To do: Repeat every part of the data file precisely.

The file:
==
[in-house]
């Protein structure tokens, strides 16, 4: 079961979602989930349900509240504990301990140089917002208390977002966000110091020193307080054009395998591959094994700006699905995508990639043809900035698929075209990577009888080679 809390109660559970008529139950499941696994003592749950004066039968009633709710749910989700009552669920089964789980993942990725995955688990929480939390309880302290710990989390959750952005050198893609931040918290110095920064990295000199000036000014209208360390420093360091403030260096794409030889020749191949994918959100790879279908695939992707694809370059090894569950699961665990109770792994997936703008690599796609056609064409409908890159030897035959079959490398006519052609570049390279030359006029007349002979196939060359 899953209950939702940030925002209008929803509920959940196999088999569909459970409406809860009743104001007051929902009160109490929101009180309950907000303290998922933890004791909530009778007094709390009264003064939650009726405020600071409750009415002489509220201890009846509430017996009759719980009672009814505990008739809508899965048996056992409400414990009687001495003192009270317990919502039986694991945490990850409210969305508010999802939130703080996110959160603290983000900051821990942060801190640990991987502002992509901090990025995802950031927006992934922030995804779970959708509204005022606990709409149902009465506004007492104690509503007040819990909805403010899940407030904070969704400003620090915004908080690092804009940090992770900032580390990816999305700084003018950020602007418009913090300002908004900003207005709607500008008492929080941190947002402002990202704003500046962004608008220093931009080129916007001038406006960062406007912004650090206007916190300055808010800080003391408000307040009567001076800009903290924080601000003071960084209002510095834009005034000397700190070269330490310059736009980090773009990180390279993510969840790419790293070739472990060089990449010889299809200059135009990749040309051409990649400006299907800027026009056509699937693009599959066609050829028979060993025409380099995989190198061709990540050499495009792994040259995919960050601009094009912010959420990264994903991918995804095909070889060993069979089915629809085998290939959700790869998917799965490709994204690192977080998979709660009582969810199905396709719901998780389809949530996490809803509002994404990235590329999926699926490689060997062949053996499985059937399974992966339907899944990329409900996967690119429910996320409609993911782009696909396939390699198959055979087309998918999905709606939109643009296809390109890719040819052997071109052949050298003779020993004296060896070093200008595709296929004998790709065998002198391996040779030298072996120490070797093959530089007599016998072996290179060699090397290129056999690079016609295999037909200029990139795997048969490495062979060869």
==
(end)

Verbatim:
[in-house]
């Protein structure tokens, strides 16, 4: 079961979602989930349900509240504990301990140089917002208390977002966000110091020193307080054009395998591959094994700006699905995508990639043809900035698929075209990577009888080679 809390109660559970008529139950499941696994003592749950004066039968009633709710749910989700009552669920089964789980993942990725995955688990929480939390309880302290710990989390959750952005050198893609931040918290110095920064990295000199000036000014209208360390420093360091403030260096794409030889020749191949994918959100790879279908695939992707694809370059090894569950699961665990109770792994997936703008690599796609056609064409409908890159030897035959079959490398006519052609570049390279030359006029007349002979196939060359 899953209950939702940030925002209008929803509920959940196999088999569909459970409406809860009743104001007051929902009160109490929101009180309950907000303290998922933890004791909530009778007094709390009264003064939650009726405020600071409750009415002489509220201890009846509430017996009759719980009672009814505990008739809508899965048996056992409400414990009687001495003192009270317990919502039986694991945490990850409210969305508010999802939130703080996110959160603290983000900051821990942060801190640990991987502002992509901090990025995802950031927006992934922030995804779970959708509204005022606990709409149902009465506004007492104690509503007040819990909805403010899940407030904070969704400003620090915004908080690092804009940090992770900032580390990816999305700084003018950020602007418009913090300002908004900003207005709607500008008492929080941190947002402002990202704003500046962004608008220093931009080129916007001038406006960062406007912004650090206007916190300055808010800080003391408000307040009567001076800009903290924080601000003071960084209002510095834009005034000397700190070269330490310059736009980090773009990180390279993510969840790419790293070739472990060089990449010889299809200059135009990749040309051409990649400006299907800027026009056509699937693009599959066609050829028979060993025409380099995989190198061709990540050499495009792994040259995919960050601009094009912010959420990264994903991918995804095909070889060993069979089915629809085998290939959700790869998917799965490709994204690192977080998979709660009582969810199905396709719901998780389809949530996490809803509002994404990235590329999926699926490689060997062949053996499985059937399974992966339907899944990329409900996967690119429910996320409609993911782009696909396939390699198959055979087309998918999905709606939109643009296809390109890719040819052997071109052949050298003779020993004296060896070093200008595709296929004998790709065998002198391996040779030298072996120490070797093959530089007599016998072996290179060699090397290129056999690079016609295999037909200029990139795997048969490495062979060869």